The fallout from Apple’s major privacy update is expected to continue well past the first year of its rollout, with a new analysis estimating the change could dent Meta, YouTube, Snap, and Twitter’s revenues by almost $16 billion in total this year.
Introduced on April 26 in 2021, the App Tracking Transparency update forced app developers to ask permission before tracking users across other apps and websites using Apples Identifier for Advertisers. With a vast number of users blocking such tracking, advertisers and tech platforms lost a valuable signal that helps them accurately target and measure their ads.
The change forced many advertisers to reassess their marketing and shift spend into channels that are less reliant on Apple’s tracking identifier, such as offline advertising or Apple’s own search ad products.
New analysis from data management company Lotame, shared exclusively with Insider, estimates that Facebook owner Meta will continue to feel the biggest brunt of Apple’s privacy changes in 2022. Lotame estimates that the change will cause a $12.8 billion hit to Meta’s 2022 revenue, or 9.7%. Meta is due to report earnings on April 27,
Meta warned last year that Apple’s privacy change would create a headwind “on the order of $10 billion” in 2022. The company, like other tech platforms, has been working to introduce new privacy focused measurement and optimization tools to mitigate the effects of the Apple update – though any new tools take a while for advertisers to get up to speed with.
Snap, whose business is almost exclusively focused on mobile, is estimated to feel a similar pinch to its revenue this year — though much smaller in dollar terms. Lotame estimates Snap will take a 9.6% hit to its 2022 revenue, equivalent to about $546 million.
The Snapchat owner said earlier this month that its first quarter had been “more challenging than we had expected,” reflecting the ongoing impact of the Apple changes and also the inflationary environment for advertisers. The company’s revenue grew 38% to $1.06 billion, which fell short of the $1.07 billion analysts had estimated. Snap also reported a net loss of $359.6 million.
Similar to the prior quarter, Snap’s executives said that it will take time before marketers adapt and trust its new measurement and targeting tools.
Google parent Alphabet has a huge ad business of its own, with a ton of data about its swathes of users and a search ads product that didn’t feel the effects of the changes. It also owns the Android operating system that still has an identifier intact, so it reaped the benefits of advertisers shifting away from targeting iOS users. However, the company said last year that Apple users opting out of tracking would have a “modest impact” on YouTube’s revenue.
Lotame estimates that “modest impact” will hit YouTube to the tune of $2.2 billion, or 6.5% of its revenue in 2022. Alphabet is due to report earnings later on Tuesday.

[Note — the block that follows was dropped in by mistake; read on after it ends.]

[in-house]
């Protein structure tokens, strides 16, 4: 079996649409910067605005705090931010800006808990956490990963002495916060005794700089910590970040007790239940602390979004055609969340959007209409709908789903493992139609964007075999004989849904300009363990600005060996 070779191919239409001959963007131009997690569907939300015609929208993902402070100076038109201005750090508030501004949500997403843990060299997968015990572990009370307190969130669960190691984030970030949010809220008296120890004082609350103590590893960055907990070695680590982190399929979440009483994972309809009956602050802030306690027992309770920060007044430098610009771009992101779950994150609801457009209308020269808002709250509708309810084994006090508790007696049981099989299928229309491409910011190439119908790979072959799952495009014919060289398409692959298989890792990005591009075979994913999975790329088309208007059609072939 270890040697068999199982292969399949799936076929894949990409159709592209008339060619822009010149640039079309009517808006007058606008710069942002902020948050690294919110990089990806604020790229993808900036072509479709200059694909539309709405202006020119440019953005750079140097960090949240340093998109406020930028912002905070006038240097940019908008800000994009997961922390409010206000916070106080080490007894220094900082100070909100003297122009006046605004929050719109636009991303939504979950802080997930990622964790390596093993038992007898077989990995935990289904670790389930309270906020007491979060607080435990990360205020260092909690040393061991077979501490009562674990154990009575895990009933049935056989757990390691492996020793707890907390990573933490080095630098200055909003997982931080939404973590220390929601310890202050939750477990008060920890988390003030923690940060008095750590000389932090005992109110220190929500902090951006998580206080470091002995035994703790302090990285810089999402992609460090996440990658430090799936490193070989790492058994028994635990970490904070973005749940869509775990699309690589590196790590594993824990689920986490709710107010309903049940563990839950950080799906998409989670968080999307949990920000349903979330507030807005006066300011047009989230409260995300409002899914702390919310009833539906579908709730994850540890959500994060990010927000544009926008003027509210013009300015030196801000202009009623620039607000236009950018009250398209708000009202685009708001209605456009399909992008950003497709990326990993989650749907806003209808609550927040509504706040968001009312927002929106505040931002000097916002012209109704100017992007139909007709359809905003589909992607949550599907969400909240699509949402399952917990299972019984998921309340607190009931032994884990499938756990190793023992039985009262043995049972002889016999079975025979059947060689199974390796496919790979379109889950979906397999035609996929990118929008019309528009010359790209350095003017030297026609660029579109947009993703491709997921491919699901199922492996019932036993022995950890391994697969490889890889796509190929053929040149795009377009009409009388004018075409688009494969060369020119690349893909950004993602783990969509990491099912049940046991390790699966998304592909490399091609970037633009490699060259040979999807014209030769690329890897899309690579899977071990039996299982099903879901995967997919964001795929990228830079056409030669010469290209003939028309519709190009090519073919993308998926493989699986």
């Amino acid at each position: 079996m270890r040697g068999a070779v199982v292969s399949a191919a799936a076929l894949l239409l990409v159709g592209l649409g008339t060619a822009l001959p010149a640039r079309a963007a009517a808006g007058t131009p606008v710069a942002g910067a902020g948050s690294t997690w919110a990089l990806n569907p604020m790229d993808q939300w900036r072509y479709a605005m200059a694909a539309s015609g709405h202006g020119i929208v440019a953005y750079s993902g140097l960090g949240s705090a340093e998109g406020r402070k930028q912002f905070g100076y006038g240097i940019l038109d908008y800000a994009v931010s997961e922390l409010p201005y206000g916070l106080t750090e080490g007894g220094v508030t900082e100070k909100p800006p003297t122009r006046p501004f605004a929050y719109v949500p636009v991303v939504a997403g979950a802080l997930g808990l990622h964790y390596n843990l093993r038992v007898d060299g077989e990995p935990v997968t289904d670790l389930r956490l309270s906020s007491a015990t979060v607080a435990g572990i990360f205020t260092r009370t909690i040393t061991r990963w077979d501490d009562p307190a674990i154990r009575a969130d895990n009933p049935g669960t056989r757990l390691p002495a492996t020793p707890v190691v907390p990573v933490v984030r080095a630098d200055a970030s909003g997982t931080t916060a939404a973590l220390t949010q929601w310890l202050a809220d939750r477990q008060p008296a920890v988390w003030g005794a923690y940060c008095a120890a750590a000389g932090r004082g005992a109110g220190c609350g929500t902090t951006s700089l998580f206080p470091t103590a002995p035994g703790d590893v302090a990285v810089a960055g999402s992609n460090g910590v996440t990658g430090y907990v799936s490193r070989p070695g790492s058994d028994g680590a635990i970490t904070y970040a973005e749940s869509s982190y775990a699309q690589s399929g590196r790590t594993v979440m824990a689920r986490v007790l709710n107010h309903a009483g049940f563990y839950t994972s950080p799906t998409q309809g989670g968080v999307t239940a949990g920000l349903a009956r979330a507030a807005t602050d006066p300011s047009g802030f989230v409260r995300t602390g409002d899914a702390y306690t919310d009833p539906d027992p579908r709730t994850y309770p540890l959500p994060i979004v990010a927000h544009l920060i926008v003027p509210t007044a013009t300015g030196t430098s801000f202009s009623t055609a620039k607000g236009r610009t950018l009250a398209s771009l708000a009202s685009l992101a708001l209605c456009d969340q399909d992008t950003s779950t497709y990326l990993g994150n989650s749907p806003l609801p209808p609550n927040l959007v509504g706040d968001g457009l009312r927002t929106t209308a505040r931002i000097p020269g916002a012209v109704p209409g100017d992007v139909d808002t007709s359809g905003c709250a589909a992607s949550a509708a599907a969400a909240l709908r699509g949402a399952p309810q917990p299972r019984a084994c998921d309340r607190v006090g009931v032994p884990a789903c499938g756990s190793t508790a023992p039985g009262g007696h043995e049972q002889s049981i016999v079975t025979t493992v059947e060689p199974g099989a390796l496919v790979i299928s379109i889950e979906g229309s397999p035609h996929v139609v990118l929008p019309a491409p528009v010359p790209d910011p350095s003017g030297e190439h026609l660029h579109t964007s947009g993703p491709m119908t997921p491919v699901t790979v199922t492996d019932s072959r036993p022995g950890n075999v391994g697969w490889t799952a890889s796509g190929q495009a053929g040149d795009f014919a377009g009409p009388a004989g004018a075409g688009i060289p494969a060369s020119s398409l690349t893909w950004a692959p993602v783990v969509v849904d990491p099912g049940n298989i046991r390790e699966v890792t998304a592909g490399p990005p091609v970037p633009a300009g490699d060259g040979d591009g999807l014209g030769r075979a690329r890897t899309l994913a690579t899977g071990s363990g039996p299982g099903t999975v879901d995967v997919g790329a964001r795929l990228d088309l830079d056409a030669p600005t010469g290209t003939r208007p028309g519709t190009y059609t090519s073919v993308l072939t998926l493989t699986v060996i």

Twitter has also previously said the impact from ATT has been “modest” and would continue to be so through to the first quarter of 2022. The company has said that investments in product improvements made in 2020 and 2021 had paid off. Plus, the company is more focused on brand advertising — designed to pitch a brand to large audience rather than eliciting a direct response — than many of its counterparts.
Lotame estimated that Apple’s privacy update will impact Twitter’s 2022 revenue by $323 million, or 5.4% of its revenue. Twitter is set to report earnings on April 28, though the company’s executives are not holding a conference call in light of the news that the board has accepted Elon Musk’s offer to acquire the company.
Spokespeople for Apple, Meta, Alphabet, Twitter, and Snap either declined to comment or didn’t immediately respond to requests for comment when this article was initially published.
Lotame’s analysis pulled in factors including each platform’s dependence on mobile, their share of iOS users, a 65% average consumer opt-out rate from tracking, and an analysts’ consensus forecast of each company’s 2022 revenue. Given that each platform is still growing at a considerable rate year-on-year, the impact is likely to be reflected in a slowdown in future growth as opposed to a direct setback in topline sales.
Lots could still change. Experts predict that Apple could further disrupt the advertising landscape by enhancing its privacy tools. Meanwhile, the platforms could be affected by supply chain disruptions and other macroeconomic events. Plus, the tech giants are leaning heavily into e-commerce as a way to conduct sales entirely within their own platforms, without the need to rely on third-parties for measurement. Meanwhile, the industry is gearing up for further tracking changes, from Google’s move to kill cookies in Chrome, to upcoming new global privacy regulations.
“As the year progresses, the impact of this particular change will be harder and harder to isolate and will start to get stirred in with other changes that might occur around accessibility to formerly more open media systems,” said Mike Woosley, Lotame’s chief operating officer.
Lotame carried out a similar analysis in October last year and estimated Meta, YouTube, Snap, and Twitter lost $9.85 billion in revenue as a result of Apple’s privacy changes in the second half of 2021, The Financial Times reported.
This article was first published on April 8, 2022. It was updated on April 26, 2022 to coincide with the one-year anniversary of Apple’s privacy update.
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